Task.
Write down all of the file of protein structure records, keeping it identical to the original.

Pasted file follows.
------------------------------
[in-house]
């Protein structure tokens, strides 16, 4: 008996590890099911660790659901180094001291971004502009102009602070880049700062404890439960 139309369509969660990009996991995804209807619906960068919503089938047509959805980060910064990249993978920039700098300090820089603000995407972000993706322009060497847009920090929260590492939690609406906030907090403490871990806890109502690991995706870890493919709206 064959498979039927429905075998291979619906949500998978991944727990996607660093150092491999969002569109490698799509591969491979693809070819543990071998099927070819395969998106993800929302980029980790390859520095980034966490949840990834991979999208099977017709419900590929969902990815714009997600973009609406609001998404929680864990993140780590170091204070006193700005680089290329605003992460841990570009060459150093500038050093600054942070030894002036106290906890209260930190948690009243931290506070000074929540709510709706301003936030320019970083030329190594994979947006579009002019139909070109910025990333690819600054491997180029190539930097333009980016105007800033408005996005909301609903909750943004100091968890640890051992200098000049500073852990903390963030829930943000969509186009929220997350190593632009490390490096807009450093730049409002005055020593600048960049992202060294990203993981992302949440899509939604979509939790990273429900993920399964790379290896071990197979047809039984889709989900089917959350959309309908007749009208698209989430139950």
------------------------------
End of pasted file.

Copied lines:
[in-house]
């Protein structure tokens, strides 16, 4: 008996590890099911660790659901180094001291971004502009102009602070880049700062404890439960 139309369509969660990009996991995804209807619906960068919503089938047509959805980060910064990249993978920039700098300090820089603000995407972000993706322009060497847009920090929260590492939690609406906030907090403490871990806890109502690991995706870890493919709206 064959498979039927429905075998291979619906949500998978991944727990996607660093150092491999969002569109490698799509591969491979693809070819543990071998099927070819395969998106993800929302980029980790390859520095980034966490949840990834991979999208099977017709419900590929969902990815714009997600973009609406609001998404929680864990993140780590170091204070006193700005680089290329605003992460841990570009060459150093500038050093600054942070030894002036106290906890209260930190948690009243931290506070000074929540709510709706301003936030320019970083030329190594994979947006579009002019139909070109910025990333690819600054491997180029190539930097333009980016105007800033408005996005909301609903909750943004100091968890640890051992200098000049500073852990903390963030829930943000969509186009929220997350190593632009490390490096807009450093730049409002005055020593600048960049992202060294990203993981992302949440899509939604979509939790990273429900993920399964790379290896071990197979047809039984889709989900089917959350959309309908007749009208698209989430139950």